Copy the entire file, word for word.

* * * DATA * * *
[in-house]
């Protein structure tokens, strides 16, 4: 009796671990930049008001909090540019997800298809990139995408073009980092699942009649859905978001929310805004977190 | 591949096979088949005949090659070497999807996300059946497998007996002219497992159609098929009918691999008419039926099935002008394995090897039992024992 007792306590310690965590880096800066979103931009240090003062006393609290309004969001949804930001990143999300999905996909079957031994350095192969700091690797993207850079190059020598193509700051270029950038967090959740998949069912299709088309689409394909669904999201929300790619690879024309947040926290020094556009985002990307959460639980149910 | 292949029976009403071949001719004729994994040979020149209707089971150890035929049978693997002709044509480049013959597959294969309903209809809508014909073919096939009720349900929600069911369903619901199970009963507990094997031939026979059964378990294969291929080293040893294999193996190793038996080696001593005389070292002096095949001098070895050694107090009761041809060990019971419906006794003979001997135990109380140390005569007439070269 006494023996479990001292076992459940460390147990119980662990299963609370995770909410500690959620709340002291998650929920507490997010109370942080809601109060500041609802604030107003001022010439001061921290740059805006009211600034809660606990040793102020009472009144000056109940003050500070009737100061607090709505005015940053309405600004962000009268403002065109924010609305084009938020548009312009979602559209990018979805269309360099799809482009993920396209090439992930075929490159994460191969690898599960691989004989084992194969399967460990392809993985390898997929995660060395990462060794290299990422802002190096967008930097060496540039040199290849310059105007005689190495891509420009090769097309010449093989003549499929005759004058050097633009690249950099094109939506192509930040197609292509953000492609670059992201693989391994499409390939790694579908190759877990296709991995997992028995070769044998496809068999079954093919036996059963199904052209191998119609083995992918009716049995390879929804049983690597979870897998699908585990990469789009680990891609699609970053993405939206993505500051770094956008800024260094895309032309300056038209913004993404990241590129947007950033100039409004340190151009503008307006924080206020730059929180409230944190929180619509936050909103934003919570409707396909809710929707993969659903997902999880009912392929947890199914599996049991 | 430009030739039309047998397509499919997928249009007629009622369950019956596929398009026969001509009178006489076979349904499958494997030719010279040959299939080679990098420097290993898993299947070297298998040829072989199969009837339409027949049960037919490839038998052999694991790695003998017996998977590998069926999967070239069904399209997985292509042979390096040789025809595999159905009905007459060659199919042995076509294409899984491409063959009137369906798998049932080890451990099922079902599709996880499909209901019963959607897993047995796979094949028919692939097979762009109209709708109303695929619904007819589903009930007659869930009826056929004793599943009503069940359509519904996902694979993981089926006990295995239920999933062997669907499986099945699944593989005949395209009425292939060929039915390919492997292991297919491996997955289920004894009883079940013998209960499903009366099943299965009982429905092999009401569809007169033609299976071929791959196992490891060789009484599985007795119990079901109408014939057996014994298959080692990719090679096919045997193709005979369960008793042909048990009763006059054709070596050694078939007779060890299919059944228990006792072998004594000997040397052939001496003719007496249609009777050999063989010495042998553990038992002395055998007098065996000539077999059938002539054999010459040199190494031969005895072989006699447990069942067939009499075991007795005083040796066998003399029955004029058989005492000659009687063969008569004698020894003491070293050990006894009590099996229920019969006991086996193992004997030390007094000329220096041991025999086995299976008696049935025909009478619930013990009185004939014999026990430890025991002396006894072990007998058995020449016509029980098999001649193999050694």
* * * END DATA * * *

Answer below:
[in-house]
């Protein structure tokens, strides 16, 4: 009796671990930049008001909090540019997800298809990139995408073009980092699942009649859905978001929310805004977190 | 591949096979088949005949090659070497999807996300059946497998007996002219497992159609098929009918691999008419039926099935002008394995090897039992024992 007792306590310690965590880096800066979103931009240090003062006393609290309004969001949804930001990143999300999905996909079957031994350095192969700091690797993207850079190059020598193509700051270029950038967090959740998949069912299709088309689409394909669904999201929300790619690879024309947040926290020094556009985002990307959460639980149910 | 292949029976009403071949001719004729994994040979020149209707089971150890035929049978693997002709044509480049013959597959294969309903209809809508014909073919096939009720349900929600069911369903619901199970009963507990094997031939026979059964378990294969291929080293040893294999193996190793038996080696001593005389070292002096095949001098070895050694107090009761041809060990019971419906006794003979001997135990109380140390005569007439070269 006494023996479990001292076992459940460390147990119980662990299963609370995770909410500690959620709340002291998650929920507490997010109370942080809601109060500041609802604030107003001022010439001061921290740059805006009211600034809660606990040793102020009472009144000056109940003050500070009737100061607090709505005015940053309405600004962000009268403002065109924010609305084009938020548009312009979602559209990018979805269309360099799809482009993920396209090439992930075929490159994460191969690898599960691989004989084992194969399967460990392809993985390898997929995660060395990462060794290299990422802002190096967008930097060496540039040199290849310059105007005689190495891509420009090769097309010449093989003549499929005759004058050097633009690249950099094109939506192509930040197609292509953000492609670059992201693989391994499409390939790694579908190759877990296709991995997992028995070769044998496809068999079954093919036996059963199904052209191998119609083995992918009716049995390879929804049983690597979870897998699908585990990469789009680990891609699609970053993405939206993505500051770094956008800024260094895309032309300056038209913004993404990241590129947007950033100039409004340190151009503008307006924080206020730059929180409230944190929180619509936050909103934003919570409707396909809710929707993969659903997902999880009912392929947890199914599996049991 | 430009030739039309047998397509499919997928249009007629009622369950019956596929398009026969001509009178006489076979349904499958494997030719010279040959299939080679990098420097290993898993299947070297298998040829072989199969009837339409027949049960037919490839038998052999694991790695003998017996998977590998069926999967070239069904399209997985292509042979390096040789025809595999159905009905007459060659199919042995076509294409899984491409063959009137369906798998049932080890451990099922079902599709996880499909209901019963959607897993047995796979094949028919692939097979762009109209709708109303695929619904007819589903009930007659869930009826056929004793599943009503069940359509519904996902694979993981089926006990295995239920999933062997669907499986099945699944593989005949395209009425292939060929039915390919492997292991297919491996997955289920004894009883079940013998209960499903009366099943299965009982429905092999009401569809007169033609299976071929791959196992490891060789009484599985007795119990079901109408014939057996014994298959080692990719090679096919045997193709005979369960008793042909048990009763006059054709070596050694078939007779060890299919059944228990006792072998004594000997040397052939001496003719007496249609009777050999063989010495042998553990038992002395055998007098065996000539077999059938002539054999010459040199190494031969005895072989006699447990069942067939009499075991007795005083040796066998003399029955004029058989005492000659009687063969008569004698020894003491070293050990006894009590099996229920019969006991086996193992004997030390007094000329220096041991025999086995299976008696049935025909009478619930013990009185004939014999026990430890025991002396006894072990007998058995020449016509029980098999001649193999050694």